The cost-of-living crisis that erupted this year has prompted a wave of industrial action to be taken across the UK as unions push for better pay and conditions for workers that are seeing their wages face the biggest squeeze in decades. That comes at a time when most companies are struggling to cope with rising costs in the inflationary environment and are now trying to protect profitability.
For Royal Mail, it has led to the first strikes in 13 years and caused £100 million worth of losses in the six months to late September alone. More action is planned to start today and tensions between the Communications and Workers Union (CWU) and Royal Mail, which recently changed its name to International Distributions Services, remain high. The CWU has said it will continue to strike next month and in 2023 if the company doesn’t meet its demands, while Royal Mail is saying it will end talks if the union takes anymore industrial action – meaning this could be a crucial week for both sides.
Let’s have a look at the situation and what it could mean for the company.
When are the Royal Mail strikes?
The CWU, which represents 115,000 postal workers that deliver and sort through letters and packages at Royal Mail, has called on its members to strike for four days – on Thursday November 24, Friday November 25 (Black Friday), Wednesday November 30 and Thursday December 1.
The CWU, stepping up its fight, announced last week that it is also planning further action for six dates in December that could cause significant disruption over the busy holiday season – on Friday December 9, Sunday December 11, Wednesday December 14, Thursday December 15, Friday December 23 and Saturday December 24.
More strikes could happen in 2023, the CWU has said.
Royal Mail vs CWU: What’s the dispute?
The main disagreement between Royal Mail and the CWU is about pay. The union wants a pay increase for its workers that meets inflation, while Royal Mail wants a smaller increase so it has more funds to address other major problems facing the company.
‘The pay dispute is not complicated. Our members are striking for a pay rise that fully addresses the current cost of living. Our members need it, our members deserve it – the company can afford it,’ the CWU has said.
Royal Mail raised its offer last week to the equivalent of a 9% pay rise for CWU workers, up from its previous offer equal to 5.5%. This was not accepted. Royal Mail said yesterday that it made its 'best and final offer' that was also rejected, with the company previously warning talks would ‘cease if further industrial action goes ahead’.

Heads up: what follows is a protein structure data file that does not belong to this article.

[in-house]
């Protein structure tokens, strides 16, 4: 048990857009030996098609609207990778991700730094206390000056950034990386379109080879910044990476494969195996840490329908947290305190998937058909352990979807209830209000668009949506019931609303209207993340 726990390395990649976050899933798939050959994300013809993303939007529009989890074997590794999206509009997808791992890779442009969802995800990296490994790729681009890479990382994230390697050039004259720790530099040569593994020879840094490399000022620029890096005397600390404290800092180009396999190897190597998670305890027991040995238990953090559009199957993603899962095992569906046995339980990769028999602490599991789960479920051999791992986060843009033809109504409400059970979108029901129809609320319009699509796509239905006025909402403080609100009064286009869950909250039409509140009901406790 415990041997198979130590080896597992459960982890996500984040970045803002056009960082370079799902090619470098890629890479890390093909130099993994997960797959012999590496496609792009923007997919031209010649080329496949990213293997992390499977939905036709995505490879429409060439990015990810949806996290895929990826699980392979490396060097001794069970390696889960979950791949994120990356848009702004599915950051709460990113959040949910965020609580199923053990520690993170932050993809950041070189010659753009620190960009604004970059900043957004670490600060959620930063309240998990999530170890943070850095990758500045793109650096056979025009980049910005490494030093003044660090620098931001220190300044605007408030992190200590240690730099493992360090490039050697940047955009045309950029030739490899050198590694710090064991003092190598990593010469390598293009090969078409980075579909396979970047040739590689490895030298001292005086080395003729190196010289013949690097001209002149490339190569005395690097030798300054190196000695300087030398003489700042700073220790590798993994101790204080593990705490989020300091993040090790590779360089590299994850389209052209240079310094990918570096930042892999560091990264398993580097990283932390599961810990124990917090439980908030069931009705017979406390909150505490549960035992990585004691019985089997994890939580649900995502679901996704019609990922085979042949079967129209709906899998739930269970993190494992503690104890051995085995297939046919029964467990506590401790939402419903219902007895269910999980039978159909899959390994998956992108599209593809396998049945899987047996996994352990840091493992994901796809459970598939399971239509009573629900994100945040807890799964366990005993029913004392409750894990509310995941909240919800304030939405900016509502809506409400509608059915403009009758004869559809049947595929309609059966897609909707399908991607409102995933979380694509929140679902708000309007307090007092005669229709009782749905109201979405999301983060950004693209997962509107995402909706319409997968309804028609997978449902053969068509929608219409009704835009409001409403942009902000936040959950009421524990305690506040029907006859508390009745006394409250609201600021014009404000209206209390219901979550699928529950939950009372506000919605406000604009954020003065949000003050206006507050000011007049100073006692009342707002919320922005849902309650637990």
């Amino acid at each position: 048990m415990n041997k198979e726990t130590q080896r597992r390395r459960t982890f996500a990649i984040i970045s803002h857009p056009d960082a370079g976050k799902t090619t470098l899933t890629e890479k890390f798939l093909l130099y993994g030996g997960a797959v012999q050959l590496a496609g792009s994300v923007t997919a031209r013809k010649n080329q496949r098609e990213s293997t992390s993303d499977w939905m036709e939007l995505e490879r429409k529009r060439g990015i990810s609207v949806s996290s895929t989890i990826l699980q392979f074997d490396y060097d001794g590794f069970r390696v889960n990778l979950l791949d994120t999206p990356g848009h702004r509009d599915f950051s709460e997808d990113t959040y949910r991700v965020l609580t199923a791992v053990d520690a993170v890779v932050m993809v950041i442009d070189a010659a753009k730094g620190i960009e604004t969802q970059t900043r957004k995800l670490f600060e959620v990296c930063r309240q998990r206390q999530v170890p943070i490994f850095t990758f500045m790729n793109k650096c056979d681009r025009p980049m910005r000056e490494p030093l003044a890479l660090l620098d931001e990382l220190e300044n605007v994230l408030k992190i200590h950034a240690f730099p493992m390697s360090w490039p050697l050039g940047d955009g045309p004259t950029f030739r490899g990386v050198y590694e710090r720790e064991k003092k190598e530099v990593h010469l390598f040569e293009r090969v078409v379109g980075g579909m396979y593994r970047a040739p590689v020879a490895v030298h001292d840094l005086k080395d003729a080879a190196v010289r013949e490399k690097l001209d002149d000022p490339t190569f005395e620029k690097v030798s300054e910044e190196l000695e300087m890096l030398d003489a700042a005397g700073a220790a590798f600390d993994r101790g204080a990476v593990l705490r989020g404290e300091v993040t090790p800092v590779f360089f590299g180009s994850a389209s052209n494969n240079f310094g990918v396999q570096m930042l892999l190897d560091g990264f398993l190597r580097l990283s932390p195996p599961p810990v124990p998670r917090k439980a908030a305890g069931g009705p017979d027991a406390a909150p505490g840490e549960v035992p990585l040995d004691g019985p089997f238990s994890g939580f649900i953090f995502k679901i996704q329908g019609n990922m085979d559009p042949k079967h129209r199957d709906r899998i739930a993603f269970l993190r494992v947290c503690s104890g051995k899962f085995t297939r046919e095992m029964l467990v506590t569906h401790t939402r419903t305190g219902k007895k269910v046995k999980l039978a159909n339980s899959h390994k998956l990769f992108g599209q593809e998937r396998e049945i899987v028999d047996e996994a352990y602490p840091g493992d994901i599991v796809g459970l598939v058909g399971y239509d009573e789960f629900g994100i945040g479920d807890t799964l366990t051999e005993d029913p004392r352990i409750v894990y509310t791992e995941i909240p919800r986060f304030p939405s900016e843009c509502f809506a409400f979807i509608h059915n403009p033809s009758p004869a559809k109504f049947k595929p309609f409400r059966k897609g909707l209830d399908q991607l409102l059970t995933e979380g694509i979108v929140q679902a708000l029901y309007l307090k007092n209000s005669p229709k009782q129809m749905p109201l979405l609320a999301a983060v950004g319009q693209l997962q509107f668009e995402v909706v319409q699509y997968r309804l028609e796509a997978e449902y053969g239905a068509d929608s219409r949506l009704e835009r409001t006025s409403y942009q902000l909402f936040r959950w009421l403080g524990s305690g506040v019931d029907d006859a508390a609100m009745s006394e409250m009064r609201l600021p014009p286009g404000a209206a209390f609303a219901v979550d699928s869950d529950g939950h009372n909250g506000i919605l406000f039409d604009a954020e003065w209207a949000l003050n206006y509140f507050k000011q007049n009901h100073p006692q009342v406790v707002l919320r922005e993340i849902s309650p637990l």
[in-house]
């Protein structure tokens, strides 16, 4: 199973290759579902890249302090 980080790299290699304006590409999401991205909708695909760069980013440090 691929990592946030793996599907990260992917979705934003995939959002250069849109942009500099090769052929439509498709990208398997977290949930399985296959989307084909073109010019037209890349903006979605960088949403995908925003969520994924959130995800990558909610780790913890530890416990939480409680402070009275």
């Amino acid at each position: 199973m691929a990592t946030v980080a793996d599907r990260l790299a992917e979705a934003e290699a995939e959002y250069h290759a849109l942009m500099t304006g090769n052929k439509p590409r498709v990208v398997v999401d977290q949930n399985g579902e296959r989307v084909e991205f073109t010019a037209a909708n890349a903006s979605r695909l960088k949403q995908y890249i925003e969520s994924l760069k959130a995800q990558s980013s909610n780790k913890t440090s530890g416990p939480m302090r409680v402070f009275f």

Notably, the company has managed to strike a deal for a 5.5% pay rise and £1,000 one-off lump sum with workers under Unite unions that represent much smaller numbers of workers.
‘The CWU claim they are open to change but they now need to show it. We’re urging CWU leadership to accept the change and pay offer, call off future damaging strike action, for the good of our customers and our people,’ Royal Mail said in a statement last week.
That implies negotiations could now break down entirely considering the strikes are set to go ahead today.
The battle has escalated, and we are at a standoff. Royal Mail, having raised its offer and settled with other unions, is steadfast that it will pull out altogether if the strikes go ahead, while the CWU is threatening more industrial action after becoming disgruntled with the slow progress and the fact Royal Mail has already started to take action, including job cuts, while negotiations are ongoing. One side will need to give in, or a compromise is needed. Otherwise, it means further disruption for Royal Mail and more disappointment for dissatisfied workers.
What is the impact of strikes on Royal Mail?
The CWU represents the majority of the 150,000 workers at Royal Mail, so any large-scale industrial action has a huge impact. It forces the business to prioritise special deliveries and tracked parcels, most letters go undelivered, and collections are also affected. Ultimately, it causes delays for post and parcels. Just eight days of strike action in the first half of the financial year caused £100 million worth of losses and, with many more pencilled-in before the end of the year, the cost could be hefty.
Industrial Distribution Services has warned Royal Mail will book hefty losses over the full financial year to the end of March 2023, which will swallow up the profits made by the other arm of the business named GLS, the European-based giant that handles some 870 million parcels each year.
The industrial action plunged Royal Mail to a loss in the first half, caused Industrial Distribution Services to burn through cash and forced it into cash preservation mode as it slashed its capital expenditure budget and decided not to pay its shareholders a dividend. The inability to reduce its headcount as fast as it wanted has also prevented the company from achieving its cost-cutting goals this year, with it now expecting to make just £200 million worth of savings compared to its original goal of £350 million.
Royal Mail vs GLS: Stark difference
Royal Mail plunged to an adjusted operating loss of £219 million in the first half to September 25 and saw revenue fall by over 10% after being hit by strikes. However, Royal Mail would have still been in the red even if it avoided any industrial action as the macro environment remains tough. Demand for the likes of ecommerce has fallen as consumers tighten their belts and the boom seen during the pandemic unwinds. This means Royal Mail cannot just solve its problems by addressing its differences with unions and must undertake other drastic changes to get it fit for the current age.
Meanwhile, GLS has proven far more reliable and resilient in recent years and still remains on the right trajectory. Revenue rose 9.5% in the first half and, although earnings dipped amid the weaker environment, it was a much milder fall.
‘The difference between the performances of our two companies could not be more stark. GLS has adapted well to inflationary pressures across its geographies. However, we have been standing at a crossroads with CWU in the UK for several months. We are now heading in a clear direction in light of the substantial losses in Royal Mail,’ said the company last week.
Will Royal Mail and GLS be separated?